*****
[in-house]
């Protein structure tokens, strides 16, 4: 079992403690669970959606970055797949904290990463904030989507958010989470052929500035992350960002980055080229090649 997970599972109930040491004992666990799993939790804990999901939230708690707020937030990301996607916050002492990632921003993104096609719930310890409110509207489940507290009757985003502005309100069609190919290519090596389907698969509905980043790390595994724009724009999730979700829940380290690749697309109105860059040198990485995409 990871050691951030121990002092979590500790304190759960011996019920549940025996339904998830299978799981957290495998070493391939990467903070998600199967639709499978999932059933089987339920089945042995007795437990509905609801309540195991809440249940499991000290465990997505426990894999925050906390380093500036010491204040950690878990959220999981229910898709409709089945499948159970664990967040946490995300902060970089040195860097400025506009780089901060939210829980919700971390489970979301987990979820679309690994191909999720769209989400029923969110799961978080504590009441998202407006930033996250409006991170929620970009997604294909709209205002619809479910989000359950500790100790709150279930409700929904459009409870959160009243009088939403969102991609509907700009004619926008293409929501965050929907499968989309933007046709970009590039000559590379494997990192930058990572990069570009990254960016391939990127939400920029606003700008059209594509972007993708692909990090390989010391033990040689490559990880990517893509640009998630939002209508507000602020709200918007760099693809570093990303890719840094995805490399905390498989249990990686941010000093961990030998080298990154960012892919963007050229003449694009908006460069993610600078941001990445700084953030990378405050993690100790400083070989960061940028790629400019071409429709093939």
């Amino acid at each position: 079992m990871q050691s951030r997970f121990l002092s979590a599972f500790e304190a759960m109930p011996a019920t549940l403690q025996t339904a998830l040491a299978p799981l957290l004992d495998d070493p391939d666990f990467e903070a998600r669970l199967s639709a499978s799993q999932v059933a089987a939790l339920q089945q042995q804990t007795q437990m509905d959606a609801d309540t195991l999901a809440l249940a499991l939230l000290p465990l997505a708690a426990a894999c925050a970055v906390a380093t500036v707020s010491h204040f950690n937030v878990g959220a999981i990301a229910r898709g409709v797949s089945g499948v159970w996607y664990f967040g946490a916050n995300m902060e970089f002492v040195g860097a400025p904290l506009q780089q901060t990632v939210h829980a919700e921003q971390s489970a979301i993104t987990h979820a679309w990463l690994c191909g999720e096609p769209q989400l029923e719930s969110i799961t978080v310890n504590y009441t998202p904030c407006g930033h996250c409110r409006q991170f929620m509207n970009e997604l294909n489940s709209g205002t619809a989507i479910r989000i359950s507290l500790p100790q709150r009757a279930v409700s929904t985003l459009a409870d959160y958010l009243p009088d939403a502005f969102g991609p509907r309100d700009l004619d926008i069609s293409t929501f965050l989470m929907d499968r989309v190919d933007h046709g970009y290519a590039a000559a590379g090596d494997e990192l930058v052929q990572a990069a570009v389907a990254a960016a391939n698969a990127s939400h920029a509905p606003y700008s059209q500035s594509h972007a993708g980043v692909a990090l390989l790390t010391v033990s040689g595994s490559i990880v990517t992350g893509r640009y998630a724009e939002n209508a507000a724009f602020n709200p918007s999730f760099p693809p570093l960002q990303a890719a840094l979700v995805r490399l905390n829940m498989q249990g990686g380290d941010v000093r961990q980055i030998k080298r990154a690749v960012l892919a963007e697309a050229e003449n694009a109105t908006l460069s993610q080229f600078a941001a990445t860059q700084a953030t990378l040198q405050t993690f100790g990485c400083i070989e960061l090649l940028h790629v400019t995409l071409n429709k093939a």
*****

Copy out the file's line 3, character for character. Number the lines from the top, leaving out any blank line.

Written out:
């Amino acid at each position: 079992m990871q050691s951030r997970f121990l002092s979590a599972f500790e304190a759960m109930p011996a019920t549940l403690q025996t339904a998830l040491a299978p799981l957290l004992d495998d070493p391939d666990f990467e903070a998600r669970l199967s639709a499978s799993q999932v059933a089987a939790l339920q089945q042995q804990t007795q437990m509905d959606a609801d309540t195991l999901a809440l249940a499991l939230l000290p465990l997505a708690a426990a894999c925050a970055v906390a380093t500036v707020s010491h204040f950690n937030v878990g959220a999981i990301a229910r898709g409709v797949s089945g499948v159970w996607y664990f967040g946490a916050n995300m902060e970089f002492v040195g860097a400025p904290l506009q780089q901060t990632v939210h829980a919700e921003q971390s489970a979301i993104t987990h979820a679309w990463l690994c191909g999720e096609p769209q989400l029923e719930s969110i799961t978080v310890n504590y009441t998202p904030c407006g930033h996250c409110r409006q991170f929620m509207n970009e997604l294909n489940s709209g205002t619809a989507i479910r989000i359950s507290l500790p100790q709150r009757a279930v409700s929904t985003l459009a409870d959160y958010l009243p009088d939403a502005f969102g991609p509907r309100d700009l004619d926008i069609s293409t929501f965050l989470m929907d499968r989309v190919d933007h046709g970009y290519a590039a000559a590379g090596d494997e990192l930058v052929q990572a990069a570009v389907a990254a960016a391939n698969a990127s939400h920029a509905p606003y700008s059209q500035s594509h972007a993708g980043v692909a990090l390989l790390t010391v033990s040689g595994s490559i990880v990517t992350g893509r640009y998630a724009e939002n209508a507000a724009f602020n709200p918007s999730f760099p693809p570093l960002q990303a890719a840094l979700v995805r490399l905390n829940m498989q249990g990686g380290d941010v000093r961990q980055i030998k080298r990154a690749v960012l892919a963007e697309a050229e003449n694009a109105t908006l460069s993610q080229f600078a941001a990445t860059q700084a953030t990378l040198q405050t993690f100790g990485c400083i070989e960061l090649l940028h790629v400019t995409l071409n429709k093939a």